“Genomic Health, Inc. (Nasdaq: GHDX) today announced the presentation of new results from a large multi-center validation study, which confirmed that the Oncotype DX® Genomic Prostate Score™ (GPS) is a strong independent predictor of metastases at 10 years in prostate cancer patients across all National Comprehensive Cancer Network (NCCN) clinical risk groups. The clinical validation study data were designated one of the ‘best posters’ (abstract #352) at the 32nd Annual European Association of Urology (EAU) Congress in London.”
“Women with early-stage breast cancer and an intermediate risk recurrence score from a 21-gene expression assay may be able to avoid chemotherapy, according to a retrospective study published in Cancer.
” ‘Through years of research discoveries, it became clear that we were overtreating many women with breast cancer, especially those with early-stage breast cancer,’ Carlos H. Barcenas, MD, assistant professor of breast medical oncology at The University of Texas MD Anderson Cancer Center, said in a press release. ‘In addition to chemotherapy’s obvious side effects, there were also long-term complications for these women as survivors.’ ”
“In patients with hormone receptor–positive, HER2-negative, lymph node–negative breast cancer with a recurrence score (RS) based on a 21-gene expression assay of 11 to 25, outcomes were similar whether chemotherapy was used or not used, according to a retrospective analysis. However, the study’s limited follow-up means a benefit from chemotherapy in these patients cannot be ruled out.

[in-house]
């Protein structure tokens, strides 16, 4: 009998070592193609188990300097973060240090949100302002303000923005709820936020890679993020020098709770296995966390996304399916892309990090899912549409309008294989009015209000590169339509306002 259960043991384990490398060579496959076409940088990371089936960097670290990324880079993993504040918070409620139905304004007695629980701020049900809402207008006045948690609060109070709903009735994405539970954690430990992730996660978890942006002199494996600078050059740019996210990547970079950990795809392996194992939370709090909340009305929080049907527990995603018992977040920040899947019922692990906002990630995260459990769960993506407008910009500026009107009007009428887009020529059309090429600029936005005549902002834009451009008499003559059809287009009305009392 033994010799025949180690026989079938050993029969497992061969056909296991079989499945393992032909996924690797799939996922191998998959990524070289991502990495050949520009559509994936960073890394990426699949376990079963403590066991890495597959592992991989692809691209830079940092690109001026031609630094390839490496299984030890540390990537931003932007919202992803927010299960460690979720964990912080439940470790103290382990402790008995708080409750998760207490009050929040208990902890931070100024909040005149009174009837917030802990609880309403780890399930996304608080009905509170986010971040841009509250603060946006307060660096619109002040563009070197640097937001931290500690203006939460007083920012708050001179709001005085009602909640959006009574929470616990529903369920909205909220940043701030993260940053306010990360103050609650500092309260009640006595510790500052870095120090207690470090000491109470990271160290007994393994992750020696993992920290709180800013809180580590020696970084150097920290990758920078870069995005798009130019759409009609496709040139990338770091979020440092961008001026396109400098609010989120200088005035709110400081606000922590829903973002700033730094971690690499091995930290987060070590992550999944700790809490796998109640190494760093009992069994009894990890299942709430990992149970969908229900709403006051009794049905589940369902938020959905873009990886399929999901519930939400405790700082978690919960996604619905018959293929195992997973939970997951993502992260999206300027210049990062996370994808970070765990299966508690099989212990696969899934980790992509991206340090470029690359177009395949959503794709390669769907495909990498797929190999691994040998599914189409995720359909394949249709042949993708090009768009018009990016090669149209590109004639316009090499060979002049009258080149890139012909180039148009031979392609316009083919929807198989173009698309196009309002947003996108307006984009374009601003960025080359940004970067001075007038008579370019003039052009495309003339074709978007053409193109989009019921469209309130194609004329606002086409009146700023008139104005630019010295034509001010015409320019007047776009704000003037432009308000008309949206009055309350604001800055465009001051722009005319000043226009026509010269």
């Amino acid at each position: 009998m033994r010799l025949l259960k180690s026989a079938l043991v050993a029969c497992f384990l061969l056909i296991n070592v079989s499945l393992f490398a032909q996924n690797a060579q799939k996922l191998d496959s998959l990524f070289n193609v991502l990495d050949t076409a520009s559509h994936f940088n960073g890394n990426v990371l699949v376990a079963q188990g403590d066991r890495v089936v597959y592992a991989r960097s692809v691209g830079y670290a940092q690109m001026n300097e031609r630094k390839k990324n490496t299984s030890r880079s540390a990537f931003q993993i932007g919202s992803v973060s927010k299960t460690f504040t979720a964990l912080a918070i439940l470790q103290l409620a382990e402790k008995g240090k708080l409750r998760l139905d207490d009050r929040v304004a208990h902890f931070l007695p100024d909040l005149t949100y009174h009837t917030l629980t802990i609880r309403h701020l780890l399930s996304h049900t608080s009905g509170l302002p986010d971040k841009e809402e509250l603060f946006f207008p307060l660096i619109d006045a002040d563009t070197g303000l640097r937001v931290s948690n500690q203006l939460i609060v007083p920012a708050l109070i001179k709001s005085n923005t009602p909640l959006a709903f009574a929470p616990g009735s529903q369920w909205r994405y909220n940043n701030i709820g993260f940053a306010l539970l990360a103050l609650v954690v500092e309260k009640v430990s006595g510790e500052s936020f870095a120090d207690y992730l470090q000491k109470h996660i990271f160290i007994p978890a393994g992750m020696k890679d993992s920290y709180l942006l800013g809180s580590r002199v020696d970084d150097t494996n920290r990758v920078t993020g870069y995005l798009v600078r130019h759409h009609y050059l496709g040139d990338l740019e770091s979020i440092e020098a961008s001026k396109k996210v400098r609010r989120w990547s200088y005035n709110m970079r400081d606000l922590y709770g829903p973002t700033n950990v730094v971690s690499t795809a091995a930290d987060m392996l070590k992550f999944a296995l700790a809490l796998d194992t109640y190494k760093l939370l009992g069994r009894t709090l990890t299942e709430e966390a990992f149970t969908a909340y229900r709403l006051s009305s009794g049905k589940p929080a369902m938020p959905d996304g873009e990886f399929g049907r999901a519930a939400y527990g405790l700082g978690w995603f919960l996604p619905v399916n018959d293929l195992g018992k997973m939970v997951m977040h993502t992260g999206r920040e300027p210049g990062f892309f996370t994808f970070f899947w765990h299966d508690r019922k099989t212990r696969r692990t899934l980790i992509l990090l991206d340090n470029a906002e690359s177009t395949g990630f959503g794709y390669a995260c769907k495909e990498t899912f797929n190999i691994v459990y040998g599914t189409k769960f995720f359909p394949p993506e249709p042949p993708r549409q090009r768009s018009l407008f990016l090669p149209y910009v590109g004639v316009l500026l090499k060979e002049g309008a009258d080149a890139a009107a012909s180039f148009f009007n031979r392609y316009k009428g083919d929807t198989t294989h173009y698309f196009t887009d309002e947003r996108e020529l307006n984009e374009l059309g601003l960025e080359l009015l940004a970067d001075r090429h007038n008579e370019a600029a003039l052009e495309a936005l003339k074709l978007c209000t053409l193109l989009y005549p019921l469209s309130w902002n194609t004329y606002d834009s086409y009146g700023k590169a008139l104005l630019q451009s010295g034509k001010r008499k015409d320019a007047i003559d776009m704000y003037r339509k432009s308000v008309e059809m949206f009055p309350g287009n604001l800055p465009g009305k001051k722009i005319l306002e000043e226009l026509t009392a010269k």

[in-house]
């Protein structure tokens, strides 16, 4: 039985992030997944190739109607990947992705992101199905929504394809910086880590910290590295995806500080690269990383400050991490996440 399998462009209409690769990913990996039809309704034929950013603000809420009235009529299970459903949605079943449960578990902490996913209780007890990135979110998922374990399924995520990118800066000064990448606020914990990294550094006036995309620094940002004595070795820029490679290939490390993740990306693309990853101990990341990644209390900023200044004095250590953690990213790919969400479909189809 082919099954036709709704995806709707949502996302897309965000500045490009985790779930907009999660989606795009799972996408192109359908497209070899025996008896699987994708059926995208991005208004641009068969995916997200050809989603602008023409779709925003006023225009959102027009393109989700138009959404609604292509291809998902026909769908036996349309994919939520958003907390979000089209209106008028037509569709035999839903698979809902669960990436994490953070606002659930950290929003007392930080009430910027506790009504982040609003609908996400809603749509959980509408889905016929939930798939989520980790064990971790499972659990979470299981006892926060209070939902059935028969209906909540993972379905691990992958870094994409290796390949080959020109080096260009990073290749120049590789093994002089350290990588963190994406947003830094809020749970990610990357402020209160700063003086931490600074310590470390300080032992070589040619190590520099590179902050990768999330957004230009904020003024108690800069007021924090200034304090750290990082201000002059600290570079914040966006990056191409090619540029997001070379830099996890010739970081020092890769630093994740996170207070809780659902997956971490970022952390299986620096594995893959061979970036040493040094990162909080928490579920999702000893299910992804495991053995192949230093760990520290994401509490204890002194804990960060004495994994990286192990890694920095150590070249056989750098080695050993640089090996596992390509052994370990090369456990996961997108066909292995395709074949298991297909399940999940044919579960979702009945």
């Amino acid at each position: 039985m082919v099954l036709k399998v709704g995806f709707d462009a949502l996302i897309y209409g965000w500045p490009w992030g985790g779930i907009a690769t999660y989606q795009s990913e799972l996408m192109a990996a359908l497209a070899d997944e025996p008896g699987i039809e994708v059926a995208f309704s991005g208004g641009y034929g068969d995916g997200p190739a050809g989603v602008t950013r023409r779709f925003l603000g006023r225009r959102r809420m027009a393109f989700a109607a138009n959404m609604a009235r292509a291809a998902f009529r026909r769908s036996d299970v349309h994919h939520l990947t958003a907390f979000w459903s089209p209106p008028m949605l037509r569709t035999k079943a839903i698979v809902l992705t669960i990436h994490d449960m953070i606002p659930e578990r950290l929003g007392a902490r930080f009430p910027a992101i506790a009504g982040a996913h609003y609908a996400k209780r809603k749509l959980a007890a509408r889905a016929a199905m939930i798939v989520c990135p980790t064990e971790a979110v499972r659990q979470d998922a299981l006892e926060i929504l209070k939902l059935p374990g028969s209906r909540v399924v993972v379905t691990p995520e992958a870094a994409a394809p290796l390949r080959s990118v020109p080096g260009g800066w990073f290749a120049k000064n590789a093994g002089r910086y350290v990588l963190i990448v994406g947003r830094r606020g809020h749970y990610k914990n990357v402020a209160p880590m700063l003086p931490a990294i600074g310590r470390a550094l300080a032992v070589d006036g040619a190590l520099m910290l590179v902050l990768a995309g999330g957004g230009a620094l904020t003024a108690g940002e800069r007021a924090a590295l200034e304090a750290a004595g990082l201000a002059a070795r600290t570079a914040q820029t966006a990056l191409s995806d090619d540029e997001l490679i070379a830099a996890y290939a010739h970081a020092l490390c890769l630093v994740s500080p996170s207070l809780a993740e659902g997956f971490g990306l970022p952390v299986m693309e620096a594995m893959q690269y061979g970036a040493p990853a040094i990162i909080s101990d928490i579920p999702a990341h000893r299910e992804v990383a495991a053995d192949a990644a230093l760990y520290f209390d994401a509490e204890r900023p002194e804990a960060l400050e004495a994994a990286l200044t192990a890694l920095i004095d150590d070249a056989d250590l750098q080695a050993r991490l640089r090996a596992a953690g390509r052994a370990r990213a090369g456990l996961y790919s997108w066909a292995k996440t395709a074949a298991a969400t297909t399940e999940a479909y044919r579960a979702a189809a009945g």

“The Oncotype DX 21-gene expression assay is the most commonly used test of this kind in breast cancer in the United States. It offers an RS, and previous research has shown that patients with an RS below 11 fare very well when treated with endocrine therapy alone. ‘To our knowledge, it is unknown whether chemotherapy provides any additional benefit in outcomes in patients with hormone receptor–positive, HER2-negative, lymph node–negative, early-stage breast cancer with an RS of 11 to 25 who are treated with endocrine therapy,’ wrote study authors led by Carlos H. Barcenas, MD, MSc, of the University of Texas MD Anderson Cancer Center in Houston.”
“Genomic Health, Inc. (GHDX) announced today the presentation of results from four studies evaluating the clinical value and utility of its Oncotype DX® Genomic Prostate Score™ (GPS) in the management of early-stage prostate cancer. Collectively, these new data highlight the test’s ability to predict disease aggressiveness and refine risk stratification across National Comprehensive Cancer Network (NCCN) clinical risk groups.
” ‘We now have 22 clinical studies, involving more than 4,200 prostate cancer patients, that distinguish Oncotype DX as the only test developed specifically for men who are deciding between active surveillance or definitive treatment. The test is validated to provide individualized information about both the current state and future risk of patients’ prostate cancer,’ said Phil Febbo, M.D., chief medical officer, Genomic Health. ‘Together with the recently published economic analysis demonstrating substantial cost savings of more than $2,200 per patient tested, the data presented will support increased adoption and reimbursement of Oncotype DX as physicians aim to bring precision medicine to their prostate cancer patients.’ “